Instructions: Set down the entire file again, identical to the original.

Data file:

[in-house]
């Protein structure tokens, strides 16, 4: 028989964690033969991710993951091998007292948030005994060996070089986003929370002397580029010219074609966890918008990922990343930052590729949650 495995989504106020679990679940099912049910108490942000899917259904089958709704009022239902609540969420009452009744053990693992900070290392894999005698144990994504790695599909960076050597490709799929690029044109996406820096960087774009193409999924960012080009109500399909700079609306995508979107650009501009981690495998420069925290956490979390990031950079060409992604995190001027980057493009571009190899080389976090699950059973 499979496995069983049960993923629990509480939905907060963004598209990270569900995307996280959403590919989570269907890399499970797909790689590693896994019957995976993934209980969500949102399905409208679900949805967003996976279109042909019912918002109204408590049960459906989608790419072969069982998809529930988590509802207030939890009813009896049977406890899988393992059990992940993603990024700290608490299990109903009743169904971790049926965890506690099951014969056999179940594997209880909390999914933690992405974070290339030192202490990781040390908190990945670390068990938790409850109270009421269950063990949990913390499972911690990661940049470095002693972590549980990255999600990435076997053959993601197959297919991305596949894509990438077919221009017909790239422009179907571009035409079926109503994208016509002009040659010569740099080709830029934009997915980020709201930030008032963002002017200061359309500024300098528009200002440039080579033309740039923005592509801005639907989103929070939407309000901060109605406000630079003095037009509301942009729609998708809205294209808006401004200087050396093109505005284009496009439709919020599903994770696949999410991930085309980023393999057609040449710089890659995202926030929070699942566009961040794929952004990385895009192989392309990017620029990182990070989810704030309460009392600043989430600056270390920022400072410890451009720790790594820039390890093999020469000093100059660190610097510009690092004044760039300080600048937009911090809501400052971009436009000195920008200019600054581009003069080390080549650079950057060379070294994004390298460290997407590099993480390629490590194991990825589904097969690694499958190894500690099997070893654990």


[in-house]
């Protein structure tokens, strides 16, 4: 028989964690033969991710993951091998007292948030005994060996070089986003929370002397580029010219074609966890918008990922990343930052590729949650 495995989504106020679990679940099912049910108490942000899917259904089958709704009022239902609540969420009452009744053990693992900070290392894999005698144990994504790695599909960076050597490709799929690029044109996406820096960087774009193409999924960012080009109500399909700079609306995508979107650009501009981690495998420069925290956490979390990031950079060409992604995190001027980057493009571009190899080389976090699950059973 499979496995069983049960993923629990509480939905907060963004598209990270569900995307996280959403590919989570269907890399499970797909790689590693896994019957995976993934209980969500949102399905409208679900949805967003996976279109042909019912918002109204408590049960459906989608790419072969069982998809529930988590509802207030939890009813009896049977406890899988393992059990992940993603990024700290608490299990109903009743169904971790049926965890506690099951014969056999179940594997209880909390999914933690992405974070290339030192202490990781040390908190990945670390068990938790409850109270009421269950063990949990913390499972911690990661940049470095002693972590549980990255999600990435076997053959993601197959297919991305596949894509990438077919221009017909790239422009179907571009035409079926109503994208016509002009040659010569740099080709830029934009997915980020709201930030008032963002002017200061359309500024300098528009200002440039080579033309740039923005592509801005639907989103929070939407309000901060109605406000630079003095037009509301942009729609998708809205294209808006401004200087050396093109505005284009496009439709919020599903994770696949999410991930085309980023393999057609040449710089890659995202926030929070699942566009961040794929952004990385895009192989392309990017620029990182990070989810704030309460009392600043989430600056270390920022400072410890451009720790790594820039390890093999020469000093100059660190610097510009690092004044760039300080600048937009911090809501400052971009436009000195920008200019600054581009003069080390080549650079950057060379070294994004390298460290997407590099993480390629490590194991990825589904097969690694499958190894500690099997070893654990």